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Let us take a specific situation.

You are facing a person you find extremely annoying. The person is finding faults in your ways and pointing them out in a rather blunt manner. They are making high demands, being obnoxious and really getting under your skin. Worst of all, they are right on all accounts and your argument with that person is quickly turning into a losing battle.

And on top of that, the person is using a really annoying dialect, something you can't hold against them but it really brushes you the wrong way.

Yet another point in your argument is raised, stated in that annoying dialect, and as you utter your angry, frustrated (and wrong) rebuttal, you find yourself replying using the same terrible dialect. You stop and correct yourself immediately, but during the second before correcting yourself, you...

scoff? The dictionary definition suggests scoffing is more similar to annoyed, dismissive laugh. This is more about grinding your teeth in frustration. How would you describe such an expression?

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  • Tough question... "suffer in silence"? There's a quote that seems apropos, "Never argue with an idiot. They drag you down to their level then beat you with experience." - Greg King – Elliott Frisch Jan 22 '14 at 18:24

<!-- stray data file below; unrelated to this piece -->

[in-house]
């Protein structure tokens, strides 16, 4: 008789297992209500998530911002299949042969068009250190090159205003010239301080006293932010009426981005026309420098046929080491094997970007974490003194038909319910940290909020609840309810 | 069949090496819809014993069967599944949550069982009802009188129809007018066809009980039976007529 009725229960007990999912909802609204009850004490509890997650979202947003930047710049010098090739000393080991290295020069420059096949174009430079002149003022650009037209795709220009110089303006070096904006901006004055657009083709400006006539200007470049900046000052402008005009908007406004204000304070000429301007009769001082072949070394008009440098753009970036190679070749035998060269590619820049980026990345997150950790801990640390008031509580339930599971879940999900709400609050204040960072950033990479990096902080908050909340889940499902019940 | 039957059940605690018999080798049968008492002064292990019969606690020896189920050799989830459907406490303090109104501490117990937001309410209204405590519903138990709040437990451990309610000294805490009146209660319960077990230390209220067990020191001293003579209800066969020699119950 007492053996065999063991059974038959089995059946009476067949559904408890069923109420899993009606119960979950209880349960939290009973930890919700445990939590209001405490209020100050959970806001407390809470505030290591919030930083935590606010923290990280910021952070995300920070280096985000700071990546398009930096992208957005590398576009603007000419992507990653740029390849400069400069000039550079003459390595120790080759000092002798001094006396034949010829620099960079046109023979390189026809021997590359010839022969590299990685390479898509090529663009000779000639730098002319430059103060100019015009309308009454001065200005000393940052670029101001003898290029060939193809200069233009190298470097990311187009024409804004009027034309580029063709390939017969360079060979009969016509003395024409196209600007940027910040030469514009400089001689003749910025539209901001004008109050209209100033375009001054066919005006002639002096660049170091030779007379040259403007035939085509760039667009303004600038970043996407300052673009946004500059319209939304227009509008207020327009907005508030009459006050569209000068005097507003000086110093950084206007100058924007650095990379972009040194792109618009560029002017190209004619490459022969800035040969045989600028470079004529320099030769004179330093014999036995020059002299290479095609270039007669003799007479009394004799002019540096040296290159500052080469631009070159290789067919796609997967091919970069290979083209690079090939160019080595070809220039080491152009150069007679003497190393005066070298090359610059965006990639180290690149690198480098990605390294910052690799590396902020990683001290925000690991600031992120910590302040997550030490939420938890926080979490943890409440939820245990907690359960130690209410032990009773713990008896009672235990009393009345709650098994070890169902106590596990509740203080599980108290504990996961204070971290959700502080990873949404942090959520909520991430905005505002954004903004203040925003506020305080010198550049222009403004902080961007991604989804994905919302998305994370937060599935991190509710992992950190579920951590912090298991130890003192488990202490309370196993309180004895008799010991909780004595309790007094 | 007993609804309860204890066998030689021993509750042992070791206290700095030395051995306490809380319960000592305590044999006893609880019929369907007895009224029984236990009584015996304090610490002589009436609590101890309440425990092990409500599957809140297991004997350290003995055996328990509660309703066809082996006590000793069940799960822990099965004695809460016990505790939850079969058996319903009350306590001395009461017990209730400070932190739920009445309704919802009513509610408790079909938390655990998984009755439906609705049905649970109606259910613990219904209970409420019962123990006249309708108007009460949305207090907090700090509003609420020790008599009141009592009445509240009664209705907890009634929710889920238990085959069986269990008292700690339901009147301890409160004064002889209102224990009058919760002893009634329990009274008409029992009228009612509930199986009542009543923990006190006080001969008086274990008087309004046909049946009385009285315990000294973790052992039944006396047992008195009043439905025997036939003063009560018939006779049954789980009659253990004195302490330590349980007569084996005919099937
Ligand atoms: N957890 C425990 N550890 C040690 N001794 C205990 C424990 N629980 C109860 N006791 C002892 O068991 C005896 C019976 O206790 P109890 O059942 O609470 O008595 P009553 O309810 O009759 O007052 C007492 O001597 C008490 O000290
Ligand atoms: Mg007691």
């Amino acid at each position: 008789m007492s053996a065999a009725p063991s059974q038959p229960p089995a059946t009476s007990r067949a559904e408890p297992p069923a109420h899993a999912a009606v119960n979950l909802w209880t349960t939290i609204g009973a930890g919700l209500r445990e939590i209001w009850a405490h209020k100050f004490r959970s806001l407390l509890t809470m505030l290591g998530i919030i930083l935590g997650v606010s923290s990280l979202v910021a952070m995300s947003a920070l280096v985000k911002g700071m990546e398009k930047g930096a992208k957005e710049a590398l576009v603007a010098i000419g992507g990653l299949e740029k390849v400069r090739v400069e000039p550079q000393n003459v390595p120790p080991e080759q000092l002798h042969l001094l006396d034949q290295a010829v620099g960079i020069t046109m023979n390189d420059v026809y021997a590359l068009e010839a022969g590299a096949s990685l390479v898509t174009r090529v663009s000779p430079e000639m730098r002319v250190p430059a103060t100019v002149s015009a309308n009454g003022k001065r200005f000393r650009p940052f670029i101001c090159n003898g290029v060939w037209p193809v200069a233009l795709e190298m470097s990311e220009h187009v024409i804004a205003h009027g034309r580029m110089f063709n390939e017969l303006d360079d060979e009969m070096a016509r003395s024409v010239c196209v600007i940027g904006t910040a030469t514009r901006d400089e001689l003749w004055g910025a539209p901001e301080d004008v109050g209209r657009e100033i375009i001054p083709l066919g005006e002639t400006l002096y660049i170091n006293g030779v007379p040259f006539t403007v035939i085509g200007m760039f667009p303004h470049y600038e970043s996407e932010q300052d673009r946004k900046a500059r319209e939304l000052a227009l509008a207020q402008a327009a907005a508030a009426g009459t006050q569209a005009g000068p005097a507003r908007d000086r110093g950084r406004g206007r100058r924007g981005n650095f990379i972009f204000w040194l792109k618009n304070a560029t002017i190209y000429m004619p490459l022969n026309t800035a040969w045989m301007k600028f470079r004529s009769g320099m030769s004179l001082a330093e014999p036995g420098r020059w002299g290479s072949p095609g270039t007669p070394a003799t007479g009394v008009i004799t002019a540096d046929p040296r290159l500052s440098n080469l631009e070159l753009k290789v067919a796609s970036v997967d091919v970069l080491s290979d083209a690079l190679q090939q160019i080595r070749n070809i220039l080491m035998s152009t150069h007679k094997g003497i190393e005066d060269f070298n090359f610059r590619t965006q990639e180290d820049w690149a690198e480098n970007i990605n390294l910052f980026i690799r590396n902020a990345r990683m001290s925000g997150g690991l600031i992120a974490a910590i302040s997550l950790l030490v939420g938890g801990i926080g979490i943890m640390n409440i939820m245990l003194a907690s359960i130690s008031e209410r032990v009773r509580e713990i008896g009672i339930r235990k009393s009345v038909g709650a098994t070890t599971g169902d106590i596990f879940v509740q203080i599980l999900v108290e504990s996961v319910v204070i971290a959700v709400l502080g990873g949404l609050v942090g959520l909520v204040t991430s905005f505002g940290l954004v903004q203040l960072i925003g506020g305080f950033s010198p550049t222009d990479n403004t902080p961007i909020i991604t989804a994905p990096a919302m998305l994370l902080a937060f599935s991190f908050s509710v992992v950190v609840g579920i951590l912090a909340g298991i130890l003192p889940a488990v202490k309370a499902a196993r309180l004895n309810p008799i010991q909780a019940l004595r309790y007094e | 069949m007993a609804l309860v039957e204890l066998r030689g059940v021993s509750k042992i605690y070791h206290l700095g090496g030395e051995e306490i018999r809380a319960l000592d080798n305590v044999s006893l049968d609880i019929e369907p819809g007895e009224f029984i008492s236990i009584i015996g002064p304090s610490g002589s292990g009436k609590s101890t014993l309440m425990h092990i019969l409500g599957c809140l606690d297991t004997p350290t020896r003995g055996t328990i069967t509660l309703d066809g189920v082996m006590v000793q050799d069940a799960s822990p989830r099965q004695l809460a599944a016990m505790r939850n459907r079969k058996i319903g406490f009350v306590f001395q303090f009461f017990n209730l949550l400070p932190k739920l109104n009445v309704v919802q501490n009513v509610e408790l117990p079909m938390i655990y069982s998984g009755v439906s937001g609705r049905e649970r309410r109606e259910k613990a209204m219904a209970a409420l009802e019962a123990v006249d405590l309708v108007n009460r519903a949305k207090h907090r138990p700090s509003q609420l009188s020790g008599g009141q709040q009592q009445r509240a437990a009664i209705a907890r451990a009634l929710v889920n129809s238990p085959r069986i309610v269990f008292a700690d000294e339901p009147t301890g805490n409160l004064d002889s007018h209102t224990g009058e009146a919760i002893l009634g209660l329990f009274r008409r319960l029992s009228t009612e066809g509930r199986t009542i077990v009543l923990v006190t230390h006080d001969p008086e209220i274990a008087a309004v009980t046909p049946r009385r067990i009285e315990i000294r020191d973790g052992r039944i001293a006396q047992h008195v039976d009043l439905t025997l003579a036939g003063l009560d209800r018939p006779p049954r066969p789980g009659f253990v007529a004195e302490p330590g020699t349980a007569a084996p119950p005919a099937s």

• Are you talking about the moment you realize you're using the same dialect and worry that they think you're mocking them? – Kristina Lopez Jan 22 '14 at 19:29
  • Your boss sounds like a difficult person to work for. – Josh Jan 22 '14 at 21:09
  • @Kristina: No, the moment when you realize the person got so deep under your skin you begin thinking like them - and as result talking like them. "Wrapped you around their finger" so to say. – SF. Jan 22 '14 at 21:19
  • @SoylentGreen: Luckily this is for a fictional character. My boss has no funny accent of any kind ;) – SF. Jan 22 '14 at 21:20
2

I might say that in the instant before you correct yourself, you grimace, that is, you make a face that indicates self-disgust.

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